King quizzed for Genesis programme
Music impresario Jonathan King, who was jailed for child sex offences, is to return to TV screens after being interviewed for a BBC documentary about rock band Genesis.
He features in the programme to discuss his role in the band's early days after he discovered them while visiting his old school, Charterhouse, in the late 1960s.
King, a former chart-topping star and TV producer, has rarely featured on TV since his release from prison in 2005 after three and a half years and has continued to maintain he was "completely innocent" of the offences for which he was convicted.
The 69-year-old had worked on BBC shows such as No Limits and The Great British Song Contest in the years before his conviction. But after his release, his contribution to the music world was all but glossed over including the deletion of his appearance on a 1976 edition of Top Of The Pops, performing It Only Takes A Minute, when the show was re-run on BBC4 in 2011.
King accused the broadcaster at the time of a "Stalinist revision of history" and received a letter from then director-general Mark Thompson apologising and assuring him that he would not be cut if the programme were to be screened again.
He has now been interviewed for a BBC2 film called Genesis Together And Apart, which talks to key players from the band's past. King gave them their big break after he was handed a tape when Charterhouse old boys were invited back to the school.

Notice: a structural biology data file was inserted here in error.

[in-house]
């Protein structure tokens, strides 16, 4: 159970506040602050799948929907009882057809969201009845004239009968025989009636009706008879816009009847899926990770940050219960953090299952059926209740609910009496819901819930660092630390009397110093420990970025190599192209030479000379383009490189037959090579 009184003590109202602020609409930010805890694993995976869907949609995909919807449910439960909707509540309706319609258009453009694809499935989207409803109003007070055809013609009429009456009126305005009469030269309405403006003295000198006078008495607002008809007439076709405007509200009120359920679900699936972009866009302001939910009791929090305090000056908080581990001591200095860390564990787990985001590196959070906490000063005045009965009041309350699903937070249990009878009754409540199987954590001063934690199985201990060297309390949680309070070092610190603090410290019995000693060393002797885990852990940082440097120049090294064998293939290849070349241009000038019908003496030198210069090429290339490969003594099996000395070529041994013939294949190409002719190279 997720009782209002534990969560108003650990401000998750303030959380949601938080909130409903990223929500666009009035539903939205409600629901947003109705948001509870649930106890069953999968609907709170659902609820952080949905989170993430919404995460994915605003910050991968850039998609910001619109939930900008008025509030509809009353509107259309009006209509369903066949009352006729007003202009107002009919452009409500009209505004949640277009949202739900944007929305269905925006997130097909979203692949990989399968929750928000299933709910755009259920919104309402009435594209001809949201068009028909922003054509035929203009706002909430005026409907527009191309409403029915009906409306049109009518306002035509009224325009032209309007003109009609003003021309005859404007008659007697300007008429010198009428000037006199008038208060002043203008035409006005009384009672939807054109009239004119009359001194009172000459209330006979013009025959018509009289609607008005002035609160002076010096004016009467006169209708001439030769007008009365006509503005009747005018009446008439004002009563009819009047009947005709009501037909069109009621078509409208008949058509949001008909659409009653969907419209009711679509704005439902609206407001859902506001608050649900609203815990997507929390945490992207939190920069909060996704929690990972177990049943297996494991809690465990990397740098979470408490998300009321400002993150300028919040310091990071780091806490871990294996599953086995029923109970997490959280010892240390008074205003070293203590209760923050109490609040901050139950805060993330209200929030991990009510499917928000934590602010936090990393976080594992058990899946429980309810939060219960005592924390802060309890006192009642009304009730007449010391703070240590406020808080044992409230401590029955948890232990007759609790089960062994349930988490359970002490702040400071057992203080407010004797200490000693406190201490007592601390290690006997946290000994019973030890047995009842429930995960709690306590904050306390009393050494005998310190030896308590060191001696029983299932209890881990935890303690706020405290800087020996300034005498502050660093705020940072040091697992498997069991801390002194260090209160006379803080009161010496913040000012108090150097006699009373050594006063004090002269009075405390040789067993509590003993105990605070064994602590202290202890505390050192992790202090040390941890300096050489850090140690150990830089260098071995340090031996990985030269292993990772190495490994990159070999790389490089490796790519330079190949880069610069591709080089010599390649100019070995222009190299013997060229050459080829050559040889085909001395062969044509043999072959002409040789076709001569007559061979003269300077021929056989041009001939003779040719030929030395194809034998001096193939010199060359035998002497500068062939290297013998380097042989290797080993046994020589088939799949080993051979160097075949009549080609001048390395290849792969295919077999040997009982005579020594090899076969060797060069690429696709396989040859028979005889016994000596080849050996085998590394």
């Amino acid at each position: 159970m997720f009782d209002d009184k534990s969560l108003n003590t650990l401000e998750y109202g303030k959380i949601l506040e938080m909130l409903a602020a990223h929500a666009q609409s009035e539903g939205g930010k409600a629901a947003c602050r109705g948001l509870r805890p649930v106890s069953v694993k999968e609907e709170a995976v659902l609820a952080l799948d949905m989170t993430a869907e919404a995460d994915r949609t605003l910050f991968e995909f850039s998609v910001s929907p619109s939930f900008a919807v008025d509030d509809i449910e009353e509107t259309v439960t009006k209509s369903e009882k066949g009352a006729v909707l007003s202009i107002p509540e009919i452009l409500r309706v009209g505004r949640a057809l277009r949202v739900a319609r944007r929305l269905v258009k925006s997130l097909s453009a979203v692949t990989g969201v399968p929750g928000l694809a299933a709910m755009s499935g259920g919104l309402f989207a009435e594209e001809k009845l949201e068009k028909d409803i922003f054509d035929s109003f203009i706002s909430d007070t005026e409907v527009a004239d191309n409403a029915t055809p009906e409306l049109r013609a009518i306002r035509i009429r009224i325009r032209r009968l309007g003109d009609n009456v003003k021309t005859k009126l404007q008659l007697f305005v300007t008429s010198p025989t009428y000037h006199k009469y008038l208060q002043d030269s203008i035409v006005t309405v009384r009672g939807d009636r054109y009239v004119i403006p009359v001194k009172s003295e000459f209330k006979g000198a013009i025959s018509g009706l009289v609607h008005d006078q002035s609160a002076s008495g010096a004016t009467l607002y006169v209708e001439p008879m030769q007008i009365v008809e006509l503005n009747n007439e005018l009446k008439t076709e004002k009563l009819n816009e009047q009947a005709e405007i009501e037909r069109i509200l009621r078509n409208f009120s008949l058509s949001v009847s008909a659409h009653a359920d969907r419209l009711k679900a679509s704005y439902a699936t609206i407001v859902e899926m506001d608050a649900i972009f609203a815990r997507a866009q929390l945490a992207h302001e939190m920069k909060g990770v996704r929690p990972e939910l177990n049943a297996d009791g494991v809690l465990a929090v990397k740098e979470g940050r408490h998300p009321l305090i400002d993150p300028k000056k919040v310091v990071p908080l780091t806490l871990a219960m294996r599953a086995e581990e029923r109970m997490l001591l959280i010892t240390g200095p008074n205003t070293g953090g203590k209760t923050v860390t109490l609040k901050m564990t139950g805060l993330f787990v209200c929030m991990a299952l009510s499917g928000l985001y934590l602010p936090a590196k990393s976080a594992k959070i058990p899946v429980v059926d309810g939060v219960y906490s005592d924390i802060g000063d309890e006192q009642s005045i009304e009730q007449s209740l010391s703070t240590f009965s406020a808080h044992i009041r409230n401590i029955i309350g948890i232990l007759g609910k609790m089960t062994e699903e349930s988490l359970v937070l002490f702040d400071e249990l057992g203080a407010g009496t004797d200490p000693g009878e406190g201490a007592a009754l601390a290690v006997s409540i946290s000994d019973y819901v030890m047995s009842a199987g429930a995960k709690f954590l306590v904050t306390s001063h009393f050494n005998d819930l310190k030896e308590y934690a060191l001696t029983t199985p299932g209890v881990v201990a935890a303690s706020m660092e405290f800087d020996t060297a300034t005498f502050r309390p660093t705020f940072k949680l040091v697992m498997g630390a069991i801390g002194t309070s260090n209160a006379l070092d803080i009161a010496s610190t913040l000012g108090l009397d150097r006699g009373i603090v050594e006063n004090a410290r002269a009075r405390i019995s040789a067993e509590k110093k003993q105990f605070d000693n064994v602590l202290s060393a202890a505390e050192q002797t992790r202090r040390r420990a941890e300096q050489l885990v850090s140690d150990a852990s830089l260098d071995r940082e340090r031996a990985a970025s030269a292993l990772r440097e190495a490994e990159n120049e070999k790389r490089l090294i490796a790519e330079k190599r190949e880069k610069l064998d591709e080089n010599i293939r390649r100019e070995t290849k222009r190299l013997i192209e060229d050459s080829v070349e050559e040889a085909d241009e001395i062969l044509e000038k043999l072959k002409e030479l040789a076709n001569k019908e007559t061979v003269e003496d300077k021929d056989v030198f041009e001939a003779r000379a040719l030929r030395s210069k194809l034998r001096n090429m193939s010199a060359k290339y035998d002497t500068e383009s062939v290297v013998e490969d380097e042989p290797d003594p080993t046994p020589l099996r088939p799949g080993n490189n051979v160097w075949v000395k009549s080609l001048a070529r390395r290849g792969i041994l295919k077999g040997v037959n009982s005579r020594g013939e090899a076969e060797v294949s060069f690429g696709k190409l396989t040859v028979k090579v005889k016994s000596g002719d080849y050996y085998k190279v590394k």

In the documentary - to be broadcast on October 4 - he says: "I was a successful pop star - the first act on the London Top Of The Pops show - and of course I went back to Charterhouse in glory in my little Austin Healey Sprite and one of the kids at Charterhouse rushed up to me with a grubby cassette tape, which I still have to this day and said 'Ah, this is the school group, listen to it'.
"I got in touch with them and said 'I really like the sound of you, I'd like to produce you' and they said 'Yes please'. I gave them the name Genesis because for me that was the start of my production career.
King - who did not receive an appearance fee from the BBC - goes on: " I'm not very good with really good creative artists. I'm actually better with people just doing as I say because it's my work of art I want to do."
Explaining his inclusion on the programme, a BBC spokeswoman said: "As Jonathan King played a significant role in discovering Genesis during their early years he appears briefly in the documentary."